On their right ran a rivulet, forming small and swampy islets, covered with thickets; as under favour of this ground the enemy were gradually approaching, Lt. Col. Simcoe waded to one of them with Captain Kerr, whom with his company he left in ambuscade, with orders, if the enemy advanced, to give them one well-directed fire, and immediately to re-cross to the regiment. Captain Kerr executed his orders judiciously, many of the enemy were seen to fall: the thicket he quitted was not again attempted by them, but it became the centre to which the principal part of their fire was directed.
The troops having halted two or three hours, began their march to Elizabethtown: the advance corps covered the retreat, and re-passed the bridge without molestation. It was a considerable time before the enemy perceived their movement, nor did they become troublesome till the Yagers, who made the rear guard, had nearly ascended the heights where the army was to divide into two columns; the one on the right was closed by the Yagers, that on the left by the Rangers. The columns marched on, and it appearing that the Yagers might be pressed, the Rangers returned to their assistance, and the enemy retired. The troops proceeded towards Elizabethtown with little interruption.
The riflemen of the Queen’s Rangers, now commanded by Serjeant M’Pherson, were eminently distinguished on this retreat. The enemy’s militia, who followed the army, were kept by them at such a distance, that very few shot reached the battalion; and they concealed themselves so admirably that none of them were wounded, whilst they scarcely returned a shot in vain. There being at one time an appearance that the enemy meant to occupy a tongue of wood, which ran between the columns, Lt. Col. Simcoe requested of Colonel Howard, who commanded the guards, to post some divisions of them in echelon behind the various fences, so as to protect his flank, masque the wood, and in some measure to extend and to approach nearer to the right column; the Colonel assented: but as the enemy were not in sufficient numbers to advance, the army returned to their former encampment. The Rangers had two men killed, Lieut. Shaw and nine privates slightly wounded: the huzzar, Wright, had his horse wounded; but a great many soldiers had marks of the enemy’s bullets in their clothes and knapsacks: the Jersey militia suffered considerably, and among others Fitz Randolph, one of their best officers, was killed.
At night the troops passed over the bridge to Staten Island; the retreat being covered by two redoubts, occupied by troops of the line, who embarked, on the bridge being broken up, without molestation.”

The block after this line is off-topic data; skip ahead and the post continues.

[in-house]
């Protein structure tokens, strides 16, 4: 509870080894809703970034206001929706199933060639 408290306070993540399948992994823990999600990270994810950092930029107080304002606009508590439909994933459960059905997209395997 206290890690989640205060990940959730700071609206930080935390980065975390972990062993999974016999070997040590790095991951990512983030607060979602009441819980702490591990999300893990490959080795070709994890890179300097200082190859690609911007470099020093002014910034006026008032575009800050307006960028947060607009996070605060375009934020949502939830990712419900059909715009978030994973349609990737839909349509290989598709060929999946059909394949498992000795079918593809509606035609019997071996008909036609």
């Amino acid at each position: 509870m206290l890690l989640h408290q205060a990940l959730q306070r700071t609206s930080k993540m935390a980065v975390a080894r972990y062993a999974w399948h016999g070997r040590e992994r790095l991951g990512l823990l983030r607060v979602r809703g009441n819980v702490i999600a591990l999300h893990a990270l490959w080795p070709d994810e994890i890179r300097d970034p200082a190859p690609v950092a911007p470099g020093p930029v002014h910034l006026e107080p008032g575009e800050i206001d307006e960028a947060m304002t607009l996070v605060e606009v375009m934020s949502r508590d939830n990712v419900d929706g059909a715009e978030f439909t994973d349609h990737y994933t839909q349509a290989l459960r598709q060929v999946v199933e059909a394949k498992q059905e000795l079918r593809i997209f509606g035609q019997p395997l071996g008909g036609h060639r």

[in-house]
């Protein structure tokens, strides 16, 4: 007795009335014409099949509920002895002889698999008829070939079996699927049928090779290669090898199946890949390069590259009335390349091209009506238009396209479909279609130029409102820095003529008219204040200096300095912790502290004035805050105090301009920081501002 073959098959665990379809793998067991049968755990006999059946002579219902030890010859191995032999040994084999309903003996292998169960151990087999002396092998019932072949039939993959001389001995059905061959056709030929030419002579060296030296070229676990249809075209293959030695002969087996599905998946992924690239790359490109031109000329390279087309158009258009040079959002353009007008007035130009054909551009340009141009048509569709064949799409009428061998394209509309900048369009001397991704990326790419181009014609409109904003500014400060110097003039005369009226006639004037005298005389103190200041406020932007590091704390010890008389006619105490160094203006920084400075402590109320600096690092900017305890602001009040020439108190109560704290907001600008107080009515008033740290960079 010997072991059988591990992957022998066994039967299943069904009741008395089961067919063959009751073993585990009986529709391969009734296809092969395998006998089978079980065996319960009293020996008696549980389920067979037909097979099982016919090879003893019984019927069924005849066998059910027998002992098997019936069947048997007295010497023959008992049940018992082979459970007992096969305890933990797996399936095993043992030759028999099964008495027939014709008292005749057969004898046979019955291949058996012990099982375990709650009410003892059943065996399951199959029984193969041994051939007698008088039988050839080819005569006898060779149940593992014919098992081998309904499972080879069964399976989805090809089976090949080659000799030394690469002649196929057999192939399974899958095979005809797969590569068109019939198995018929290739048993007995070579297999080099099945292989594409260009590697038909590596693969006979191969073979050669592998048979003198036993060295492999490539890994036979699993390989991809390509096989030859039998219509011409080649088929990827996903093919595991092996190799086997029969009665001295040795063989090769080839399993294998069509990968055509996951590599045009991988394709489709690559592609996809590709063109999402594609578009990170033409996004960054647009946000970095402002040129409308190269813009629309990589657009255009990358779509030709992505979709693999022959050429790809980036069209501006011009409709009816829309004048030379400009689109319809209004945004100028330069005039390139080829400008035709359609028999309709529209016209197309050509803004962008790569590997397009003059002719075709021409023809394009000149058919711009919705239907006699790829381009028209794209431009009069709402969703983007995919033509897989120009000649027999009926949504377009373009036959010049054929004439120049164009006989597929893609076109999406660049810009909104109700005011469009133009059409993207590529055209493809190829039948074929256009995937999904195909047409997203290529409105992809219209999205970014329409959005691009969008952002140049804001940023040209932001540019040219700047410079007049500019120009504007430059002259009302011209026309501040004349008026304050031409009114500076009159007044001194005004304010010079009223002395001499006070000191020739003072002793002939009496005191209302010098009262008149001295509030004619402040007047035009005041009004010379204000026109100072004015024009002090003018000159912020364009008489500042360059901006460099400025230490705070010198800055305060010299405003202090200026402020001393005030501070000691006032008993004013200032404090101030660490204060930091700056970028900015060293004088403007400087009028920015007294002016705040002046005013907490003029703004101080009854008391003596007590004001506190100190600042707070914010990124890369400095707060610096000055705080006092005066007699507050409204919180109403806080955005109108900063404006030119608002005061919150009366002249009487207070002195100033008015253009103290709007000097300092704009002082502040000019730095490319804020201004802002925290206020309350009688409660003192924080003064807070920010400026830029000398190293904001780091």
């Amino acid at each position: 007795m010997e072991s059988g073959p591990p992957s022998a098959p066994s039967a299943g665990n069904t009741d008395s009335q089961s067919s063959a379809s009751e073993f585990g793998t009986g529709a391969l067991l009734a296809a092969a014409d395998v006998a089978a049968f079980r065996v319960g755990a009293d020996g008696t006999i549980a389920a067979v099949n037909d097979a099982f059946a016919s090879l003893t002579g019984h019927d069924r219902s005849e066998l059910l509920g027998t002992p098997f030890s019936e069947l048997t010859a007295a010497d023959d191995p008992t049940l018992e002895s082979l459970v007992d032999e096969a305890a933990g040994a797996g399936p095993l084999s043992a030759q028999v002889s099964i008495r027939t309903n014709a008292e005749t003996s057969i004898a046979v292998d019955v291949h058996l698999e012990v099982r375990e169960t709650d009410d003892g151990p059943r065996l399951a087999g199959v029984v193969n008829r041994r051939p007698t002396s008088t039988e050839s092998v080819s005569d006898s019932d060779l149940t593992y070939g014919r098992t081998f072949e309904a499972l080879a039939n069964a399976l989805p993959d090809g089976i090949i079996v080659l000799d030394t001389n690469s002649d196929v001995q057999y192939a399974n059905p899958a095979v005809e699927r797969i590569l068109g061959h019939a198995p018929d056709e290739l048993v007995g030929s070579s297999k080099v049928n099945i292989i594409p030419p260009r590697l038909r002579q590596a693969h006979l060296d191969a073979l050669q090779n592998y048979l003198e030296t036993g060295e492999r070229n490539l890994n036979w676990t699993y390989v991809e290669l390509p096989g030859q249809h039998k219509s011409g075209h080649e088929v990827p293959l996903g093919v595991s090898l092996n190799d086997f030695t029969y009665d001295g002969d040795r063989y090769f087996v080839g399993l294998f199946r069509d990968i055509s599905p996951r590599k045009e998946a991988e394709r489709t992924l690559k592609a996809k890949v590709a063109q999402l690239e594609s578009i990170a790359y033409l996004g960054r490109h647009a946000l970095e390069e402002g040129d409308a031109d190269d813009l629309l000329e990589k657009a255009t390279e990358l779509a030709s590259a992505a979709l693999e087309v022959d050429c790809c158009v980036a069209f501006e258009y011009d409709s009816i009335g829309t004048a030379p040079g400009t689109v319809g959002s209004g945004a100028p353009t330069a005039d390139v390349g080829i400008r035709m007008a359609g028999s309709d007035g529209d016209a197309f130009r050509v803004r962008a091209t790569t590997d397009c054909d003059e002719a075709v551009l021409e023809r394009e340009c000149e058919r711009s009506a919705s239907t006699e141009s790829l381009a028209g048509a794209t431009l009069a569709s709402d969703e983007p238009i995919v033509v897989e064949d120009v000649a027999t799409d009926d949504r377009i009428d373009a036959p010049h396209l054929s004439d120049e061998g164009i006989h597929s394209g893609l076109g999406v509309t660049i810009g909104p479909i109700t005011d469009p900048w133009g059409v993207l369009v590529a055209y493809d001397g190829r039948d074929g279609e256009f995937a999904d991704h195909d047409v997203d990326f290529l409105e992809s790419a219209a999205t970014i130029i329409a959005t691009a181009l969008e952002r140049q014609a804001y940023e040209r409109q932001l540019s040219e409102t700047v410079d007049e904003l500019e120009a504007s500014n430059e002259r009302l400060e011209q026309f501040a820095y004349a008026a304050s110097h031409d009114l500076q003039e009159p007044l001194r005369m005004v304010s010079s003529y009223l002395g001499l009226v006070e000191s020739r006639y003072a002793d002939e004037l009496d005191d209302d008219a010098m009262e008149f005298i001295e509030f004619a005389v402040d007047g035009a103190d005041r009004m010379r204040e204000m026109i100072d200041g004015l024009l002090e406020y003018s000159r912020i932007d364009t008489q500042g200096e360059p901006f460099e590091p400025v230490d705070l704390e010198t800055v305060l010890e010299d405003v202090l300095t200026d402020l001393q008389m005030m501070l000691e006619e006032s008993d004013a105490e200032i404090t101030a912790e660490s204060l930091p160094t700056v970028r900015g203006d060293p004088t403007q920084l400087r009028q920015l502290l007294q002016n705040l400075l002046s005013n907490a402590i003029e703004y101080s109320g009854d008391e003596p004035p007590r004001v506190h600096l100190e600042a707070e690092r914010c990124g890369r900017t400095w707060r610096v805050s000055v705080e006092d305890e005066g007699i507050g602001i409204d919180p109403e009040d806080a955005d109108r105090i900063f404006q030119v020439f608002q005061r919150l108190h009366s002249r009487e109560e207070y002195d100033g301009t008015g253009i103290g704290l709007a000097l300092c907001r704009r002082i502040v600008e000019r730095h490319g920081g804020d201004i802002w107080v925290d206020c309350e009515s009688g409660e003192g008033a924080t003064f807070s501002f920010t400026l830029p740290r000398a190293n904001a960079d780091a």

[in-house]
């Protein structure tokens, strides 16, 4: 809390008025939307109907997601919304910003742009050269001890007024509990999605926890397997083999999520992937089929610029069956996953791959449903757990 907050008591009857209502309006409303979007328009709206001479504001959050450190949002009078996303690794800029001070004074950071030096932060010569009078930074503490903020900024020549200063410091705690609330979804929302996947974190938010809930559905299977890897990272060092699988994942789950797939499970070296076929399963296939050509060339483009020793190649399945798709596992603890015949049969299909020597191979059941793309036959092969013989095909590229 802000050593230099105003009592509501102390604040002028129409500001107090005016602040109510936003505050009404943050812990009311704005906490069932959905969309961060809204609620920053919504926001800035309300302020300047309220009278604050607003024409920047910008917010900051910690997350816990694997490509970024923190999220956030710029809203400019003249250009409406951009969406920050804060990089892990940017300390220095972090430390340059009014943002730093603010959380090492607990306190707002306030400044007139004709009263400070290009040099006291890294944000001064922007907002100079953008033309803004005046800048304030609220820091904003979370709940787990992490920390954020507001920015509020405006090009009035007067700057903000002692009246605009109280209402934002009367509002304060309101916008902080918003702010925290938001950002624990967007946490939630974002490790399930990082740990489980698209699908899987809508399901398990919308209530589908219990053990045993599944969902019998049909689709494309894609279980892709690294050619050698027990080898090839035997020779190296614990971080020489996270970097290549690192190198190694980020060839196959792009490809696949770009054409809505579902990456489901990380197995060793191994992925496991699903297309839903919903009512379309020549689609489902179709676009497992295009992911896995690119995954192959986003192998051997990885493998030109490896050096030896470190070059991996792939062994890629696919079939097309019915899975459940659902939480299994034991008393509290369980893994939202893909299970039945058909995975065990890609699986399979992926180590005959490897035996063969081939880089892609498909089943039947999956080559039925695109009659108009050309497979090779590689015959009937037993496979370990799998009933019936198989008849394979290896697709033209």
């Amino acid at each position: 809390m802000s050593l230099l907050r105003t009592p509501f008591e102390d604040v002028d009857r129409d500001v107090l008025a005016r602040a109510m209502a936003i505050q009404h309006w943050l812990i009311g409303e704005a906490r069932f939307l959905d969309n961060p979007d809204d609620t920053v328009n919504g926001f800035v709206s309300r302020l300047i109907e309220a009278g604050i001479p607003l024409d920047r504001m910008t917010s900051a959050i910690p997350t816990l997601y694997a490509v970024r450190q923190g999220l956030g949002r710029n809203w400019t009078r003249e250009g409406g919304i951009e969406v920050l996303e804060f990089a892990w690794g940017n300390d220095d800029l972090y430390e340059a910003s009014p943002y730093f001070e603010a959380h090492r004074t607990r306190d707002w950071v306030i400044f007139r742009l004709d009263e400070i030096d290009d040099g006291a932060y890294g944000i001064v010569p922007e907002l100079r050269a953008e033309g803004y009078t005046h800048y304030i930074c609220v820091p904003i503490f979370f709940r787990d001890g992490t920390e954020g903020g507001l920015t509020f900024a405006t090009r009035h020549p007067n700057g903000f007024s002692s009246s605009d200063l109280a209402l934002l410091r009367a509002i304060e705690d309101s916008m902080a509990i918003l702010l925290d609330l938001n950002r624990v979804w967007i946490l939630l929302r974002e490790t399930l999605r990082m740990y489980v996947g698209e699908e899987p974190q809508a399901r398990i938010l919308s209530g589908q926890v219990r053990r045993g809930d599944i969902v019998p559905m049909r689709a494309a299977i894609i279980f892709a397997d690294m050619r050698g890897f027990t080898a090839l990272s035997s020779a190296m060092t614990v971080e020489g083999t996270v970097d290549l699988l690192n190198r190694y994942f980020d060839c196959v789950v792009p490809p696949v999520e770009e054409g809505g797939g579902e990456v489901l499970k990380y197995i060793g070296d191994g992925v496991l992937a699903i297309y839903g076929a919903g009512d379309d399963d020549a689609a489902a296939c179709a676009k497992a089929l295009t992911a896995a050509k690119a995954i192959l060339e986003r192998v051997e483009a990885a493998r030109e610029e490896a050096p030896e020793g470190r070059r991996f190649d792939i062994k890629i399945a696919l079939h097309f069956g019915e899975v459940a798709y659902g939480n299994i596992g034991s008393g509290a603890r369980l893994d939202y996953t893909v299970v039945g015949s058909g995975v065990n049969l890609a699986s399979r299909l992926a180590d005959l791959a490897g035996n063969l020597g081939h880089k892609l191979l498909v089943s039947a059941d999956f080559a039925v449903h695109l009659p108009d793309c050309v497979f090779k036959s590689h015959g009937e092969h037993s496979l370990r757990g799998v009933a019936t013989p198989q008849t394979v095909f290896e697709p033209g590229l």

Source: John Graves Simcoe. A History of the Operations of a Partisan Corps called the Queen’s Rangers commanded by Lieut. Col. J. G. Simcoe, during the War of the American Revolution, Bartlett & Welford, New York (1844,) Pages 143-148.

Hobkirk Hill: A Major Minor Battle
by David Price 27 Jube 2023 Journal of the American Revolution
The Battle of Hobkirk Hill (or Hobkirk’s Hill), sometimes referred to as the Second Battle of Camden, remains one of the less prominent engagements of the Revolutionary War, even as John Buchanan’s masterful study of the campaign in the Deep South terms it “a major and controversial battle” in the American effort to reclaim South Carolina and Georgia from British control. It was fought in the backcountry of South Carolina, just north of the village of Camden, on April 25, 1781, near the site of the first Battle of Camden fought on August 16, 1780. The latter proved to be a humiliating debacle for the insurgent forces in their conflict with Great Britain and especially embarrassing for a disgraced Maj. Gen. Horatio Gates, who with the militia fled 180 miles northward to Hillsborough, North Carolina, where he waited for the Continental regulars he had abandoned to show up. On December 3, Gates yielded command of the Southern Department of the Continental Army to thirty-eight-year-old Maj. Gen. Nathanael Greene, the fifth major general to occupy that position—after Charles Lee, Robert Howe, Benjamin Lincoln, and Gates. Read more…
In summary, While Hobkirk Hill may never be as famous as Bunker Hill, in both instances the Crown’s forces won what was literally an uphill battle by driving their adversary from the high ground but suffered losses they could ill afford and were left weaker than before.

Charles Lee’s First Inklings of Fractious American Political Battles
by Gene Procknow 29 June 2023 Journal of the American Revolution
Unique among the Continental Army generals, Charles Lee expressed prescient insights into the upcoming political issues dividing Americans during the Early Republic era. Born and educated in England, Lee espoused pre-Revolution British Whig views seeking to moderate the monarchy’s powers and engender a more representative government. As a recent immigrant, Lee brought his radical republican ideas to America and fought for them in the American Rebellion. However, Lee’s controversial military command decisions and attempts to supplant George Washington greatly overshadowed his fervent advocacy for expanded democracy. Additionally, while much has been written about Lee’s quarrelsome military leadership and his attack on Washington, a closer look at Lee’s writings reveals keen insights into the coming highly contentious Early Republic era electoral battles. In the late eighteenth and early nineteenth centuries, two partisan factions would clash over issues raised by Lee in 1779, including the creation of political parties, the establishment of a standing army, political rights, suffrage, and the role of the president. Lee’s anti-Washington and republican political philosophies would re-emerge publicly during the 1800 presidential election campaign. Read more…